I started off at Morden and walked to Balham (it was convenient for where I was living at the time.) I’d never been anywhere near Morden and it felt very suburban walking from there to South Wimbledon (a euphemism if I ever heard one) and a very straight, long road from Colliers Wood to Balham. Broken up with very, very different neighbourhoods that ranged from very suburban (hardly feeling like London) to feeling like I was in another country (which I think is really cool- ie. This is a xenophobic anti-immigration free zone) with African and Middle Eastern shops and a very non-suburban feel and an amazing lamp post.

Nothern Line

Another day, I met my very patient friend, Lenny at Stockwell for ‘a quick walk’ (walking from Balham to complete that stretch) and once again while we passed through Stockwell, it absolutely poured down with rain. It stopped (thankfully) as we walked towards Oval and then London Bridge.

Nothern Line

From Colliers Wood to Balham to London Bridge the Northern line follows a single road. A distance of over 7 miles! No screeching carriages around curves on this stretch! (Although to be fair, I’ve never taken the Northern Line all the way to Morden- I got the bus to get there!)

We passed through the city and I experienced for the third time the weird disjointed feeling when I compare where I walked from – Balham (or Morden) to the City of London. From a suburban (and not so up-and-coming) residential area to the pinnacle of the world’s financial markets where on weekdays the people going into the sky scrapers wear suits that cost more than my rent for the year.  Welcome to London.

Back out of the city, through Angel and King’s Cross (again) and north, up Hampstead Hill (more like a cliff face) and onward to Finchley. Watching the trains pull in and out of King’s cross (and getting a severe case of the travel bug) and then walking to the next station I was surprised once again with how post-industrial and run down it still is. Though since Google announced it’s offices moving here, it won’t be up-and-coming for long- it’ll be expensive.

We walked past Camden, Tufnell Arch and then Archway and a really cool second-hand shop with a nautical theme (and completely incongruous with my budget even if I wanted to carry a ship’s wheel with me for the rest of the walk.)

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Finally, we gave it up at East Finchley and stopped at a surprisingly nice pub tucked in to one side of the railway bridge. I really enjoyed making the bar tender guess where we had walked from.

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Photo courtesy of Runny Custard Photography

Another day, we finished the walk from East Finchley to High Barnet- including Millhill East (a very annoying appendage to the main High Barnet branch of the Northern Line but passed the Dollis Brook Viaduct- an incredible feat of engineering and a big surprise to stumble across.

Finally at High Barnet-  the end of the line.

Nothern Line

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Book Review – London: A Biography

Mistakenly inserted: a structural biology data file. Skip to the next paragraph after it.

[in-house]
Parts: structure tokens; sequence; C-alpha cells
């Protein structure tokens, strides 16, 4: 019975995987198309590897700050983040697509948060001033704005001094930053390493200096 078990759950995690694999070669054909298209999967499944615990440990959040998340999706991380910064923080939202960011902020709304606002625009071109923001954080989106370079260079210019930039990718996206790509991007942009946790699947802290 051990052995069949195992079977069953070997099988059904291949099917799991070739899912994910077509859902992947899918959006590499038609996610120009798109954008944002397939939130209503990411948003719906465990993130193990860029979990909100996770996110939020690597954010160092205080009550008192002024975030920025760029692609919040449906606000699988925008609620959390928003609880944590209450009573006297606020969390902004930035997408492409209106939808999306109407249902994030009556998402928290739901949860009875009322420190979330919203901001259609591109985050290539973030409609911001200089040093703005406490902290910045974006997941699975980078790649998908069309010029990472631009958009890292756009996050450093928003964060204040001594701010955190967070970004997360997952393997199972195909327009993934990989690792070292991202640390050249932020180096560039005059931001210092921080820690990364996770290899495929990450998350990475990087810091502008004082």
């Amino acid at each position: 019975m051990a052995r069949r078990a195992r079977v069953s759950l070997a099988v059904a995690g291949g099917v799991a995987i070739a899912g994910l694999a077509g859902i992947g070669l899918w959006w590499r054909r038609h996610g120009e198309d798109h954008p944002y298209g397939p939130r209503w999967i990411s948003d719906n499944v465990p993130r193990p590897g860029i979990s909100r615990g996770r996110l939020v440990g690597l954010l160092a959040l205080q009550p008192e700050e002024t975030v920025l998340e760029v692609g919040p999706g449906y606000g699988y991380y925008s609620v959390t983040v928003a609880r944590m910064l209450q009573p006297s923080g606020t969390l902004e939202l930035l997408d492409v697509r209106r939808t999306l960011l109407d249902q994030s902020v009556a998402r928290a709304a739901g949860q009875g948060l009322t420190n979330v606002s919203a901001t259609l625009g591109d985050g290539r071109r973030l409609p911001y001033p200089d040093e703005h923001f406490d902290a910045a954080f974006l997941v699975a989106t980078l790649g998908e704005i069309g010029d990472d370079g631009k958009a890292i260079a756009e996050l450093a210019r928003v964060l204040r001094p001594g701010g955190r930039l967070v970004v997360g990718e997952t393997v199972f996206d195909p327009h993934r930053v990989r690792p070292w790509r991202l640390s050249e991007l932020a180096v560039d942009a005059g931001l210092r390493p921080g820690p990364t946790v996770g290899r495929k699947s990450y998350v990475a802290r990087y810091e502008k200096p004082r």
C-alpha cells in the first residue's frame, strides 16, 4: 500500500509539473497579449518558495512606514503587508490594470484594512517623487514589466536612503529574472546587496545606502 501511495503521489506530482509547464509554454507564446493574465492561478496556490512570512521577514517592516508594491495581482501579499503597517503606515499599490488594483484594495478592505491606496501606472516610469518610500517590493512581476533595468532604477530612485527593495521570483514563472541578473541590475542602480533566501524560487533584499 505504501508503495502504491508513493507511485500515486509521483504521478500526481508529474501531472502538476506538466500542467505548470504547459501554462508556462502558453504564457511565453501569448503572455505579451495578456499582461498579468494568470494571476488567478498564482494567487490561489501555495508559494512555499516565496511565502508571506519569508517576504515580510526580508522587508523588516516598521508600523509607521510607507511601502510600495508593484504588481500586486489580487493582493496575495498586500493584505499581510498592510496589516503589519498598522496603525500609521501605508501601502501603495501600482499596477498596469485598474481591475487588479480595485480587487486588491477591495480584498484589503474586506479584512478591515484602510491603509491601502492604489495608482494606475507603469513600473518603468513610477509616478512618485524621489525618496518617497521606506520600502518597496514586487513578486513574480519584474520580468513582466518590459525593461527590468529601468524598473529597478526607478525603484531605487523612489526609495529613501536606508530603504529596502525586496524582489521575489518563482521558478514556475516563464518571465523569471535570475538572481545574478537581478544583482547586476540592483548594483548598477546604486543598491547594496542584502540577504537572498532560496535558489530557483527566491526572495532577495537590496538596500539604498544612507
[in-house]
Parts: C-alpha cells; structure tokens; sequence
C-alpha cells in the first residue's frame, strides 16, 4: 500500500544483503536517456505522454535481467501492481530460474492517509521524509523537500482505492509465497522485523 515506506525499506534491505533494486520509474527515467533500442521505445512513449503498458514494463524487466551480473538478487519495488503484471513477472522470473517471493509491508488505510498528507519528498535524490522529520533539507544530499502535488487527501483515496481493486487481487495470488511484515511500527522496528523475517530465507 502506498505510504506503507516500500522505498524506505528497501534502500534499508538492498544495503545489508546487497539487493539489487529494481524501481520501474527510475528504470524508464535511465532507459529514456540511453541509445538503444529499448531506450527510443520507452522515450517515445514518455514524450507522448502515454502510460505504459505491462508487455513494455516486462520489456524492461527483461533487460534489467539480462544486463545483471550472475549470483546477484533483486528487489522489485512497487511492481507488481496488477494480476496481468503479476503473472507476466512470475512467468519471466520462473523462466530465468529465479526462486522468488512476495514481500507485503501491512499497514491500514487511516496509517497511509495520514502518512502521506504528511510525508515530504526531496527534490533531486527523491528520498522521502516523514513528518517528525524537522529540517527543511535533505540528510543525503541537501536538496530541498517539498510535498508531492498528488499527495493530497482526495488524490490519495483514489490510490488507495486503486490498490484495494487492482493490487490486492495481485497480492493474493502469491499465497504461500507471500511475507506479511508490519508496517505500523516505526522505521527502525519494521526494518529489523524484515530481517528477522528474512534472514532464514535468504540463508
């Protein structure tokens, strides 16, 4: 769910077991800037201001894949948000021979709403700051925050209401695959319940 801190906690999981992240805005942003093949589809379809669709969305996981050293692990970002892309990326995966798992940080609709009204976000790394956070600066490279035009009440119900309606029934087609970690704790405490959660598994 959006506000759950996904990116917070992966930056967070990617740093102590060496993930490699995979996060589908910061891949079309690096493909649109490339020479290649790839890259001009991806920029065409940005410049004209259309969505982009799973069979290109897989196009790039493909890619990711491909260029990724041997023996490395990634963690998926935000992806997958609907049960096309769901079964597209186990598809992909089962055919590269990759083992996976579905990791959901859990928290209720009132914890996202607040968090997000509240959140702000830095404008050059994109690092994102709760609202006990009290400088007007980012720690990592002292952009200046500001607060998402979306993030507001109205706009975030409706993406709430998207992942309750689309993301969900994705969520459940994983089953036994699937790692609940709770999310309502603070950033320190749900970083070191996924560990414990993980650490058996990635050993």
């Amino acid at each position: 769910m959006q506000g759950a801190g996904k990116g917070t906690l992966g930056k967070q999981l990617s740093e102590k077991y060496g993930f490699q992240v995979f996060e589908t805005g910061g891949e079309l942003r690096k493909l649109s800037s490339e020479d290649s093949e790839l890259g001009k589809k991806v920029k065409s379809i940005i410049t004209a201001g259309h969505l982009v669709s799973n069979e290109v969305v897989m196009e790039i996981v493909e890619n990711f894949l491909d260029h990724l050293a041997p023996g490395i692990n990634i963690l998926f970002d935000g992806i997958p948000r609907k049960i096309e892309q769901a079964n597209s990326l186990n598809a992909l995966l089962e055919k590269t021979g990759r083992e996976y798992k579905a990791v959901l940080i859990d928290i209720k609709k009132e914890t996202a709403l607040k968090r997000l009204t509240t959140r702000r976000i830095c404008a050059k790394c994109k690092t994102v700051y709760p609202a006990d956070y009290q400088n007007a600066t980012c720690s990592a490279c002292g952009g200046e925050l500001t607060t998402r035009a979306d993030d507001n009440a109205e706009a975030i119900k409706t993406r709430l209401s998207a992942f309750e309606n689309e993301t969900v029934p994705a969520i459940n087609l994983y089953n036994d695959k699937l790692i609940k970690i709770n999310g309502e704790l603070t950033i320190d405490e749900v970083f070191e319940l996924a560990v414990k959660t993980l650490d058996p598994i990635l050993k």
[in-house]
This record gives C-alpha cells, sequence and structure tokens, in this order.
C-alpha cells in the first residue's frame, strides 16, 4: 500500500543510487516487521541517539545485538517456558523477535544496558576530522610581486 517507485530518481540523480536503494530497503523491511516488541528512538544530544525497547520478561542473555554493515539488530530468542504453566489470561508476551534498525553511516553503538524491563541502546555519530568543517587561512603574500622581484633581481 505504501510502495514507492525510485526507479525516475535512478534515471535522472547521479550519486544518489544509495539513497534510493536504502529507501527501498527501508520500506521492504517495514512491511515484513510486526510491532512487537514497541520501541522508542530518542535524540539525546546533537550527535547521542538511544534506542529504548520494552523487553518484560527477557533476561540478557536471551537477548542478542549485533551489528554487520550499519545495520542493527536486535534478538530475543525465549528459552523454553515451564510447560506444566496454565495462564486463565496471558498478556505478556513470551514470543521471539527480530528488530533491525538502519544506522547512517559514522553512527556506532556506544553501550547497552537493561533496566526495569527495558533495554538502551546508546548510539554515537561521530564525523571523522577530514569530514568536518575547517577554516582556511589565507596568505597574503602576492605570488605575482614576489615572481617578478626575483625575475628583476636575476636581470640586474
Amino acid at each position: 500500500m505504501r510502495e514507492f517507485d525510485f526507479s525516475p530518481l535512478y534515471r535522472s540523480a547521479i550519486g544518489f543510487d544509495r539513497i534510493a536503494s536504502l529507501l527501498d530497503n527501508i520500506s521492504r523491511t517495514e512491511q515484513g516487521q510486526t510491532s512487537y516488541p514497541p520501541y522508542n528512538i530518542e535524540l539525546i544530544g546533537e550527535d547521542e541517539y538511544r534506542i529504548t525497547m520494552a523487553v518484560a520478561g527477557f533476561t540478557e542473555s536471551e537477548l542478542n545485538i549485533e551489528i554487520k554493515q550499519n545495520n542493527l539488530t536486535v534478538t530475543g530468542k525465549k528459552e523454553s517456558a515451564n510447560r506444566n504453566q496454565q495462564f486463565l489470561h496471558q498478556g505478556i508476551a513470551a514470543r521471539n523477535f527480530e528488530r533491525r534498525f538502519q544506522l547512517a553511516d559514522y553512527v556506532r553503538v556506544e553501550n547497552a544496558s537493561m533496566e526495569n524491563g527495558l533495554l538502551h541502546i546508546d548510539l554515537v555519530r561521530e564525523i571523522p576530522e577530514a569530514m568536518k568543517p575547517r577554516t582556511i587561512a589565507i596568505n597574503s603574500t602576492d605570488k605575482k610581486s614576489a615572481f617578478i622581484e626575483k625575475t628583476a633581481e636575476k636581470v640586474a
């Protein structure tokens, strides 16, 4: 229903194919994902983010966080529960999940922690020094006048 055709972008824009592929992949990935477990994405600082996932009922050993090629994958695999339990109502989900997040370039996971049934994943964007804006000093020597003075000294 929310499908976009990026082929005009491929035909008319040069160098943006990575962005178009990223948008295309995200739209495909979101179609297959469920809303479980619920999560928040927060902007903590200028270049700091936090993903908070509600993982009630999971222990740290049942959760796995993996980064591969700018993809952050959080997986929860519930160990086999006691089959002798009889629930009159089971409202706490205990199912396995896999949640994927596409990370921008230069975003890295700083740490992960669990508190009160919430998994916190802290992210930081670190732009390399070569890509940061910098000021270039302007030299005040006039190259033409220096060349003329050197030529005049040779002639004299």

This review is a long time in the making. I started reading London: A Biography almost a year ago. I think it took me so long because it’s over 900 pages long and as one of the definitive histories of London, it can be rather dense. Peter Ackroyd (or his editors) made a really good decision by making each chapter a manageable length and just enough to read before bed. Reading a chapter before bed of a 900 page book meant that it takes ages to finish.

London: A Biography has been called a definitive history of London and I think that’s a fair description. In both scope and time periods covered, I don’t know of too many other books written on London or anything else  that attempt such a range. It covers London from prehistory to very near the present day. (London without the Shard already feels dated.) It also fairly comprehensively discusses both ‘high’ historical concepts as well as the social history of the city. It is very much a popular history book though and the emphasis is very much on entertainment.

Sometimes when an author attempts to cover too much, the results can be very simplistic with sweeping generalisations that are desperately trying to create a narrative out of what is essentially a list of facts written into prose. The length of this book renders that a general impossibility, however Akroyd does have an agenda and his own generalisation about London. He emphasises the continuity of London ranging from dubious claims of the same social activity perpetually occurring in certain geographical locations to short histories of the building activity on a certain modern footprint (like St. Pauls Cathedral).

The social history of the book is very much written from a privileged position. There is a token chapter on women and children and one on the east and the south of the city. These chapters felt awkward and the topics worked better when included in the main body of the text (to which an attempt was made). Ackroyd also at points seems to justify the timeless nature of the homeless in London as inevitable and just the price to pay for progress. London seems to romaticise and condone the inhuman way Londoners treat each other, that is to say ignoring them. It seems to collectively clear the conscious of London and absolve Londoners of any responsibility towards their fellow citizens.

For a popular history book, I think London: A Biography straddles general appeal and good history very well. There are shortfalls, but I think it’s worth the investment of time to read. It aims to entertain and generally achieves this. Who knows, you might just learn something too!

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Natural History Museum London

Here’s a few photos of when I went to the Natural History Museum for probably the 10th time. I still love it. (Pittsburgh has better dinos though!)

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The mighty Coelocanth, rediscovered by Marjorie Courtenay-Latimer in 1938.